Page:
It’s times like these that make you wonder where the police are. Midnight on a Saturday, heading west with my best friend on the horsehair worm of a road they call Highway 20 splitting eastern Oregon. For 19 hours we’d been riding a high and wild wave and it had just crashed. Washed up in the foam, we slogged down Highway 20, blind to the future and driven by the past. Still half-drunk and mad off Redbull, we had four hours of driving until we made it home.
Warped Tour 2010: 23 hours, 646 miles, my friend’s white 2010 Subaru Legacy, more than 60 bands, 20 miles of hitchhiking, $100 dollars’ worth of beer, a ticket stub signed by Reel Big Fish and a black T-shirt that says “Get Fucked.” That’s what I got from my first trip to Van’s Warped Tour. To some this might seem like a lot of bullshit, but there are many of you out there that will understand this story. That day in Nampa, Idaho, somewhere between the blazing sun and the burning asphalt of the Idaho Center, I realized I was no longer a child but not quite a man. That terrifying moment when your palms sweat and you realize you’re too old for beer pong, but too young for wine.
Just 23 hours earlier, at 5 a.m., I got a call from my best friend Keenan. “You ready?” he managed to force out, still half-asleep. I grabbed my wallet and headed out the door.
Ahead of us we had more than 600 miles of desert, FRS Energy drinks and Harry Potter 5. Yes, we listened to Harry Potter to get us pumped for a day of raging with thousands of young punk rockers and hipsters, and a handful of 30-year-olds with a vestige of youth in their eyes; wraiths of their former selves they struggled to leave behind—a struggle that at 23 I was slowly starting to understand.
We stopped first in Boise so we could park our car and grab a ride with a couple people we knew that were headed to the concert.
The air was already scratching the mid-80s. I got out of the car and decided to change my shirt. As I stood in the strange neighborhood, half-naked, I realized there was a small family watching me from inside the home we had parked in front of. To late to turn back now, I thought. If I were three years younger I’d have changed my pants on their doorstep for fun, but a growing awareness that I’m not the only human in the world told me this might be rude. Keep changing. Let them imagine—probably falsely—all the decadent and depraved activities my 23-year-old tattooed body had partaken in.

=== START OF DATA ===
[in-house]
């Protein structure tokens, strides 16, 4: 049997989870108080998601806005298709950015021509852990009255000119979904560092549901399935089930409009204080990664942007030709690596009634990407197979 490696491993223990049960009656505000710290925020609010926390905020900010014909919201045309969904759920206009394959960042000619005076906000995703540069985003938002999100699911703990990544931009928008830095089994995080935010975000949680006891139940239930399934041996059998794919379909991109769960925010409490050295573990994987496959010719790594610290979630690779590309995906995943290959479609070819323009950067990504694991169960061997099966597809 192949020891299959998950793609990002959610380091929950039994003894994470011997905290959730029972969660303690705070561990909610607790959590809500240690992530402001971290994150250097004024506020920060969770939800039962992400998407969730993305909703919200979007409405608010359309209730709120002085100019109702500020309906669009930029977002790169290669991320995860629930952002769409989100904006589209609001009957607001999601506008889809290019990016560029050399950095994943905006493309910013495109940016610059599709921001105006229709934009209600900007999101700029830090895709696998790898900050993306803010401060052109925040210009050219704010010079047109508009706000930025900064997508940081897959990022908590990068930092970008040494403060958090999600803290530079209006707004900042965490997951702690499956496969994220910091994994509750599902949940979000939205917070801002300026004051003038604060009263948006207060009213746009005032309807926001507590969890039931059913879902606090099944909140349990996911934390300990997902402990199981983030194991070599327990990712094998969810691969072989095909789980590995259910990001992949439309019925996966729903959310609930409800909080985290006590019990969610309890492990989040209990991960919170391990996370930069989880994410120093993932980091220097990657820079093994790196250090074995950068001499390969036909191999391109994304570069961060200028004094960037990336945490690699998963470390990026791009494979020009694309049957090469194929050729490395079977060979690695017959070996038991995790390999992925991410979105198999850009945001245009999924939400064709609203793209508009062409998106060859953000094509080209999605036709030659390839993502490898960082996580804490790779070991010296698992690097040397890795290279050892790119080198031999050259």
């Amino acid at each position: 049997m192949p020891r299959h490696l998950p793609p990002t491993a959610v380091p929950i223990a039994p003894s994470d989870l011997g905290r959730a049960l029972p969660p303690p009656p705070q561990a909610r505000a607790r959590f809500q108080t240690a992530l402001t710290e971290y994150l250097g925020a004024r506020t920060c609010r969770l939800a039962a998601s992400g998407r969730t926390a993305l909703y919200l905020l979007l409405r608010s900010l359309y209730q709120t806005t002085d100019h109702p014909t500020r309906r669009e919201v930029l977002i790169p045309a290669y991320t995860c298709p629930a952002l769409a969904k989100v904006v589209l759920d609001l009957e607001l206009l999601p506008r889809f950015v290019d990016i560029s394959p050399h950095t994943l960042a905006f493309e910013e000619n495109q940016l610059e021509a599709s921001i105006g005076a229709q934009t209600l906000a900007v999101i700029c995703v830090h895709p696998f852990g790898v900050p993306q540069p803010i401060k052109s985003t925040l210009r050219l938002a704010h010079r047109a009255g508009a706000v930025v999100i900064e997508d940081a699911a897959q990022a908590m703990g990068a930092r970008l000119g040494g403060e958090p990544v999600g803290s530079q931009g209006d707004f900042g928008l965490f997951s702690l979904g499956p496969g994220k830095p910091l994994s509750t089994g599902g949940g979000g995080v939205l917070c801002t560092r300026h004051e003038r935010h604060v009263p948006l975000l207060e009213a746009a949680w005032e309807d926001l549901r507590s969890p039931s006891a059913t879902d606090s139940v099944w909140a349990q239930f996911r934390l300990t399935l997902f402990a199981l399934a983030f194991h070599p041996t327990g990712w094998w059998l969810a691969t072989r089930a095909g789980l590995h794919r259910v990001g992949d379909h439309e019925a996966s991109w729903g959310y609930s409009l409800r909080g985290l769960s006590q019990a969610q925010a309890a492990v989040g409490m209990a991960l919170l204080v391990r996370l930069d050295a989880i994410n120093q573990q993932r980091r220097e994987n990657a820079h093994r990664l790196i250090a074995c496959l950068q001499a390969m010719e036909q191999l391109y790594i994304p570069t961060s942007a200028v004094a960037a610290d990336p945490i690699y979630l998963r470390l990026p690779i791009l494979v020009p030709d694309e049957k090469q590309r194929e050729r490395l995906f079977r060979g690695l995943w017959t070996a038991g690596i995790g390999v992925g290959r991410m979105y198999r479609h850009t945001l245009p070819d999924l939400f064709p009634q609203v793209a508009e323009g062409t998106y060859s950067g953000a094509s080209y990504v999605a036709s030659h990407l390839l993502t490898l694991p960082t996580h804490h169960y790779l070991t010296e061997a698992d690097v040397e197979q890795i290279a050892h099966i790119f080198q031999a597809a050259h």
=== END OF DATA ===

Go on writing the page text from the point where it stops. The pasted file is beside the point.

About an hour later we were at the Idaho Center, through the lines and in the concert. By then it was almost 90 degrees. We were rubbing shoulders with the sweaty masses, thousands of kids with purple hair and leather bracelets. It was like being inside the sticky pages of a Hot Topic catalog. A Justin Bieber concert with tattoos.
I couldn’t tell you who was playing when we first arrived. Probably some of the smaller bands: AM Taxi, The Word Alive, Set Your Goals. I could, however, tell you where the beer was. We found the giant two-dollar Pabst and began to drink ourselves down a few maturity levels.
At some point in the day, Reel Big Fish did a meet and greet, complete with catering by Buffalo Wild Wings. Keenan and I caught wind of it about seven beers deep. We weren’t drunk, our ability to communicate was still evolved, but boozed enough not to care. We didn’t have tickets to eat wings with Reel Big Fish, but we decided to go anyways.
Security for an event like that isn’t too bad. The meet and greet was set up behind a handful of tacky green curtains inside the stadium. I wish I could tell you our secret entry involved air ducts, 60 meters of high-grade 10.2mm Mammut rope, chloroform and black masks, but that’d be a lie. In reality it only involved getting past one bug-eyed, skittish-looking girl who stood as both ticket taker and security, her back-up being inside the event setting the buffet. Any loud noises around that one and it looked like she could fall into violent tremors and bite her tongue off. We had to be careful because we didn’t have the capacity to explain, if we had to, what happened to the writhing tongueless girl we left behind if we got caught. Far too risky.
An operation like this requires one thing: confidence. Walk past the twitchy coed like we own the place. Make eye contact with a stranger on the opposite end of the room, wave, and move in their direction as if seeing your friend distracted you from revealing whatever credentials were required. The key is to not look back, no matter how loud she yells. By the time you make it to the far end of the room, she’ll have given up for two reasons: One, she doesn’t want to make a scene—they don’t pay her enough; and two, she knows if she chases you to the other end, it opens up a floodgate of kids hungry for Buffalo Wild Wings and Reel Big Fish.
The operation went off without a hitch. I knew it would, I had used the technique a year before at the Blazed and Confused show in Portland, to get backstage and smoke the good smoke with Slightly Stoopid. Another story for another time.